My parting words: I enjoyed both of these wines, but I do agree with the consensus opinion. FR was what I expect when I buy a Cabernet Franc: Food friendly, with fruit, tannin and some oak and spice. The food friendliness is not surprising given the “full culinary experience”-type tastings Free Run wines are made for.
BE was surprising. The lavender aroma dominates and makes it difficult to pair with a meal. There was also very little tannin. It was subtle and elegant, but almost too much so. Some chewiness would have brought things together a little better.
I think FR was worth the money, but BE was not. Brys wines are overpriced across the board. I’d probably pay $30 or $35 for BE Cab Franc, but at $50 I expect more going on. My final verdict: 2012 Free Run Cabernet Franc is recommended and 2012 Brys Estate Cabernet Franc is mildly recommended.
Maker: Peninsula Cellars, Traverse City, Michigan, USA
Grapes: Merlot (75%), Cabernet Franc (25%).
Place of Origin: The Hog’s Back vineyard, Old Mission Peninsula AVA, Traverse City, Michigan, USA
Notes: 230 cases produced, 13 months in French oak.
Purchased for $25 at Michigan by the Bottle, Royal Oak (another bottle purchased at winery for $30)
Appearance: Dark red.
Nose: Crushed sweet cherry, oak smoke, allspice, raspberries.
Palate: Juicy and slightly tart. Cherry juice, nutmeg, red currant, sautéed mushroom.
Finish: Chewy, then sweet, then tart.
Parting words: The Hog’s Back is a ridge in the central part of Old Mission Peninsula, just north of the unincorporated village of Mapleton (home to the Peninsula Grill). The Hog’s Back vineyard is on the western slope of the ridge. It’s one of the few vineyards on Old Mission to specialize in red varietals. It’s planted with Merlot and Cabernet Franc. While Cabernet Franc is common in all parts of Michigan, Merlot is more rare, especially in the north of the state. It evidently thrives on The Hog’s Back or at least it did in 2012.
This wine is wonderful from start to finish. It was one of my favorites when it was on the menu at MBTBRO, even at a relatively young age. Its structure, fruit and acid made it irresistable. It has gotten even better since then, and is probably the best northern Michigan red I’ve had or the best Bordeaux-variety blend at the very least. It tastes just as good with food as it does after dinner. It’s great now but I’m sure it will still be great in another five years. I’ll report back when I open my other bottle. Hopefully there will be a 2016 vintage of this wine or something like it! 2012 Peninsula Cellars Merlot/Cabernet Franc (The Hog’s Back) is highly recommended.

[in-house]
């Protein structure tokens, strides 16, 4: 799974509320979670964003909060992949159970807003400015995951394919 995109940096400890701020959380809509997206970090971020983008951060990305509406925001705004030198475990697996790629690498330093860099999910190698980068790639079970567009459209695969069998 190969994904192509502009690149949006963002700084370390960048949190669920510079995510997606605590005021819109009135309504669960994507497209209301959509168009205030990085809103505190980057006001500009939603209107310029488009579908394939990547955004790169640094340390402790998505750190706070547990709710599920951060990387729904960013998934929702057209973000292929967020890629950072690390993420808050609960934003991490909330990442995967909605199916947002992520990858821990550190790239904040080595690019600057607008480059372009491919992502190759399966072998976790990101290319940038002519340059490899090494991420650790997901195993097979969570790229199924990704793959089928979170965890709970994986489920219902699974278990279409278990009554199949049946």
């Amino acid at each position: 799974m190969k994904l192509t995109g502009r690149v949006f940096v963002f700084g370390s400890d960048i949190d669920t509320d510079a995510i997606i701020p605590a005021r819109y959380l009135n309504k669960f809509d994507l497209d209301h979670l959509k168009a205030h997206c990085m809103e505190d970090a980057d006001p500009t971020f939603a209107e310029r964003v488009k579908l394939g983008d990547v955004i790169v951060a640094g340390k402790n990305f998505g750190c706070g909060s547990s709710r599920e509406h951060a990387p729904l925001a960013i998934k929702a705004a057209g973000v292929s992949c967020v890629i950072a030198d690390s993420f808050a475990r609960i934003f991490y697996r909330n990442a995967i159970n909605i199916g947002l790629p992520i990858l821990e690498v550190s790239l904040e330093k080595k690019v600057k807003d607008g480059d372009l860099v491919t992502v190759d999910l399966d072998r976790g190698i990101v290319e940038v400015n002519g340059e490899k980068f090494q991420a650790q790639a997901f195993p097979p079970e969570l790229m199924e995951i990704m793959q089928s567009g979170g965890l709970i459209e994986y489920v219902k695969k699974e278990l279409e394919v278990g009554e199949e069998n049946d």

Maker: Chateau Aeronautique, Jackson, Michigan, USA
Grape: Syrah/Shiraz (at least 75%)
Place of origin: Michigan, USA
Price: $25 (Michigan by the Bottle Tasting Room Sipper Club)
Appearance: Deep burgundy.
Nose: Black currant, plum, cedar, white pepper, coriander seed.
Palate: Medium-bodied and medium dry. Fruit of the Forest pie, button mushrooms, clove.
Finish: Tart and oaky, then earthy.
Parting words: Chateau Aeronautique is a part of the cluster of wineries located in and around Jackson, Michigan. Owner/winemaker Lorenzo Lizarralde is known for bold reds and this Syrah is Lorenzo at his best. This wine is bold but never belligerent. The big, spicy flavors are balanced with fruit and earthiness to make for a very food-friendly, enjoyable wine that’s good to drink right now. Good to visit right now is Chateau Aeronautique’s brand new Irish Hills tasting room in Onsted, Michigan on Pentecost Highway between Sand and Evans lakes, south of US 12! 2013 Chateau Aeronautique Syrah is recommended.
Maker: Black Star Farms, Sutton’s Bay/Traverse City, Michigan, USA
Grape: Cabernet Franc (at least 75%)
Place of origin: Michigan (56% Leelanau Co, 44% Grand Traverse Co), USA
Price: $28.50 (website, 2013 vintage)
Appearance: Dark burgundy. Opaque.
Nose: Roasted red pepper, sautéed mushrooms, raisins, crushed blueberry.
Palate: Medium-bodied and dry. Chicken jambalaya, oak.
Finish: Tangy and oaky.
Parting words: Chicken jambalaya is a weird tasting note, I know, but I think it’s apt for the combination of vegetal (bell pepper, celery), sweet (tomato, onion), tart (tomato), toasty (toasted rice) spicy (bell pepper, black pepper) and earthy (tomato, celery, chicken) flavors I got in this wine.